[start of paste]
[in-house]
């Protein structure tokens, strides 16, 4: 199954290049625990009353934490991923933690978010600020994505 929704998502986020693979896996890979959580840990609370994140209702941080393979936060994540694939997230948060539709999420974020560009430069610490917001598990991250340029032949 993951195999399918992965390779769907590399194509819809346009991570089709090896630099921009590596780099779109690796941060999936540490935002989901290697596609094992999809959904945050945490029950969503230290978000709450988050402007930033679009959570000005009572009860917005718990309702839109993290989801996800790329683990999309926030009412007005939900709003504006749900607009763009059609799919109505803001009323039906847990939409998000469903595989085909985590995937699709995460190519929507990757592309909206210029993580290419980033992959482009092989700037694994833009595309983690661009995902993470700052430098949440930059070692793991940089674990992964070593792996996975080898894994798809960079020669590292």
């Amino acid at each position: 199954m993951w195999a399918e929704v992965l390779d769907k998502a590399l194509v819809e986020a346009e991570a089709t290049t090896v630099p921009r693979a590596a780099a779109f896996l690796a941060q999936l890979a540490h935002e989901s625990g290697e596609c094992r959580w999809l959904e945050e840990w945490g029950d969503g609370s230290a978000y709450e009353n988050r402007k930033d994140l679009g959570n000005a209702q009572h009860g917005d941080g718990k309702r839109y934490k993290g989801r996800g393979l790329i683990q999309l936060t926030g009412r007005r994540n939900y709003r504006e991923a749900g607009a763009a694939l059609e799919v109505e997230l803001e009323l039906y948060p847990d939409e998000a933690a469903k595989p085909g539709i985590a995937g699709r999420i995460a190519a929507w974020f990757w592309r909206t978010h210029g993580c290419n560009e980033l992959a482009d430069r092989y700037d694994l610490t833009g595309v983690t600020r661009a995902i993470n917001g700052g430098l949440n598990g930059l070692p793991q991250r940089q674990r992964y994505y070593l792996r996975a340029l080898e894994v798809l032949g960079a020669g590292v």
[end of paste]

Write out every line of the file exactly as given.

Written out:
[in-house]
């Protein structure tokens, strides 16, 4: 199954290049625990009353934490991923933690978010600020994505 929704998502986020693979896996890979959580840990609370994140209702941080393979936060994540694939997230948060539709999420974020560009430069610490917001598990991250340029032949 993951195999399918992965390779769907590399194509819809346009991570089709090896630099921009590596780099779109690796941060999936540490935002989901290697596609094992999809959904945050945490029950969503230290978000709450988050402007930033679009959570000005009572009860917005718990309702839109993290989801996800790329683990999309926030009412007005939900709003504006749900607009763009059609799919109505803001009323039906847990939409998000469903595989085909985590995937699709995460190519929507990757592309909206210029993580290419980033992959482009092989700037694994833009595309983690661009995902993470700052430098949440930059070692793991940089674990992964070593792996996975080898894994798809960079020669590292």
């Amino acid at each position: 199954m993951w195999a399918e929704v992965l390779d769907k998502a590399l194509v819809e986020a346009e991570a089709t290049t090896v630099p921009r693979a590596a780099a779109f896996l690796a941060q999936l890979a540490h935002e989901s625990g290697e596609c094992r959580w999809l959904e945050e840990w945490g029950d969503g609370s230290a978000y709450e009353n988050r402007k930033d994140l679009g959570n000005a209702q009572h009860g917005d941080g718990k309702r839109y934490k993290g989801r996800g393979l790329i683990q999309l936060t926030g009412r007005r994540n939900y709003r504006e991923a749900g607009a763009a694939l059609e799919v109505e997230l803001e009323l039906y948060p847990d939409e998000a933690a469903k595989p085909g539709i985590a995937g699709r999420i995460a190519a929507w974020f990757w592309r909206t978010h210029g993580c290419n560009e980033l992959a482009d430069r092989y700037d694994l610490t833009g595309v983690t600020r661009a995902i993470n917001g700052g430098l949440n598990g930059l070692p793991q991250r940089q674990r992964y994505y070593l792996r996975a340029l080898e894994v798809l032949g960079a020669g590292v």